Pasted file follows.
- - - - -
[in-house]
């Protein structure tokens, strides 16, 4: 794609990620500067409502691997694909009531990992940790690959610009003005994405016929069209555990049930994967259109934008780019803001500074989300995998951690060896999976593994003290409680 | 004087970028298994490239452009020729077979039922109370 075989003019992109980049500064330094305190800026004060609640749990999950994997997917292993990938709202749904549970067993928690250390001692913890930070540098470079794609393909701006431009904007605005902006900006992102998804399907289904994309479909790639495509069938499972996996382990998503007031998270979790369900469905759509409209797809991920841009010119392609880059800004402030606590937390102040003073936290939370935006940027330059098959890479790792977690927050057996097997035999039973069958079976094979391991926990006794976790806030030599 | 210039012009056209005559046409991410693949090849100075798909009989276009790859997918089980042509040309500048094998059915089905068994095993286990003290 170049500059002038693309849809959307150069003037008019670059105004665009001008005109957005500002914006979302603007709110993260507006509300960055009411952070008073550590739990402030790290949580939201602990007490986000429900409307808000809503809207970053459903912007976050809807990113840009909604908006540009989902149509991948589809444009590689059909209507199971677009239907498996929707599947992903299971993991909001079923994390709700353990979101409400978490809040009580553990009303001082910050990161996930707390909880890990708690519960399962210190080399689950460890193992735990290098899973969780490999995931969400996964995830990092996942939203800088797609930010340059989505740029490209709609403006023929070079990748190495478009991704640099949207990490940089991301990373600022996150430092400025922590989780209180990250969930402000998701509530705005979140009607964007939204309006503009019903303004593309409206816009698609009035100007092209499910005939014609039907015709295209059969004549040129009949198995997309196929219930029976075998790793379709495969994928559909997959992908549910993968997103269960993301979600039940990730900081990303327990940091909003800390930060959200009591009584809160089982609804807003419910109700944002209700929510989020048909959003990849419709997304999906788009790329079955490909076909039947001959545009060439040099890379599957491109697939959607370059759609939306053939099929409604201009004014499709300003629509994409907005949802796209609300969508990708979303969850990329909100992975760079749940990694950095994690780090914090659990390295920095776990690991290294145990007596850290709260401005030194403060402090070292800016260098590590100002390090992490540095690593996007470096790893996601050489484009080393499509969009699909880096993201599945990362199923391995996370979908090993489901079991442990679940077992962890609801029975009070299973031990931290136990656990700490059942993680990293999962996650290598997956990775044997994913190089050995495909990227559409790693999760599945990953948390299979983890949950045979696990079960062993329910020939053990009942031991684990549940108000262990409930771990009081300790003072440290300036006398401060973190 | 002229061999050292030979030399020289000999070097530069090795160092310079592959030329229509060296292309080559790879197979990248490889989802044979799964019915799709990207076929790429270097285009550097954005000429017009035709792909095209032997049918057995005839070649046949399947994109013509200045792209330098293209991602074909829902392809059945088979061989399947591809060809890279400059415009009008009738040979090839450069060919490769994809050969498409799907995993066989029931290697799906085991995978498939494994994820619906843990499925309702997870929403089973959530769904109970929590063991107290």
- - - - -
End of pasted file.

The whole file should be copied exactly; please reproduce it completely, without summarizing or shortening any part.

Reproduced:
[in-house]
């Protein structure tokens, strides 16, 4: 794609990620500067409502691997694909009531990992940790690959610009003005994405016929069209555990049930994967259109934008780019803001500074989300995998951690060896999976593994003290409680 | 004087970028298994490239452009020729077979039922109370 075989003019992109980049500064330094305190800026004060609640749990999950994997997917292993990938709202749904549970067993928690250390001692913890930070540098470079794609393909701006431009904007605005902006900006992102998804399907289904994309479909790639495509069938499972996996382990998503007031998270979790369900469905759509409209797809991920841009010119392609880059800004402030606590937390102040003073936290939370935006940027330059098959890479790792977690927050057996097997035999039973069958079976094979391991926990006794976790806030030599 | 210039012009056209005559046409991410693949090849100075798909009989276009790859997918089980042509040309500048094998059915089905068994095993286990003290 170049500059002038693309849809959307150069003037008019670059105004665009001008005109957005500002914006979302603007709110993260507006509300960055009411952070008073550590739990402030790290949580939201602990007490986000429900409307808000809503809207970053459903912007976050809807990113840009909604908006540009989902149509991948589809444009590689059909209507199971677009239907498996929707599947992903299971993991909001079923994390709700353990979101409400978490809040009580553990009303001082910050990161996930707390909880890990708690519960399962210190080399689950460890193992735990290098899973969780490999995931969400996964995830990092996942939203800088797609930010340059989505740029490209709609403006023929070079990748190495478009991704640099949207990490940089991301990373600022996150430092400025922590989780209180990250969930402000998701509530705005979140009607964007939204309006503009019903303004593309409206816009698609009035100007092209499910005939014609039907015709295209059969004549040129009949198995997309196929219930029976075998790793379709495969994928559909997959992908549910993968997103269960993301979600039940990730900081990303327990940091909003800390930060959200009591009584809160089982609804807003419910109700944002209700929510989020048909959003990849419709997304999906788009790329079955490909076909039947001959545009060439040099890379599957491109697939959607370059759609939306053939099929409604201009004014499709300003629509994409907005949802796209609300969508990708979303969850990329909100992975760079749940990694950095994690780090914090659990390295920095776990690991290294145990007596850290709260401005030194403060402090070292800016260098590590100002390090992490540095690593996007470096790893996601050489484009080393499509969009699909880096993201599945990362199923391995996370979908090993489901079991442990679940077992962890609801029975009070299973031990931290136990656990700490059942993680990293999962996650290598997956990775044997994913190089050995495909990227559409790693999760599945990953948390299979983890949950045979696990079960062993329910020939053990009942031991684990549940108000262990409930771990009081300790003072440290300036006398401060973190 | 002229061999050292030979030399020289000999070097530069090795160092310079592959030329229509060296292309080559790879197979990248490889989802044979799964019915799709990207076929790429270097285009550097954005000429017009035709792909095209032997049918057995005839070649046949399947994109013509200045792209330098293209991602074909829902392809059945088979061989399947591809060809890279400059415009009008009738040979090839450069060919490769994809050969498409799907995993066989029931290697799906085991995978498939494994994820619906843990499925309702997870929403089973959530769904109970929590063991107290």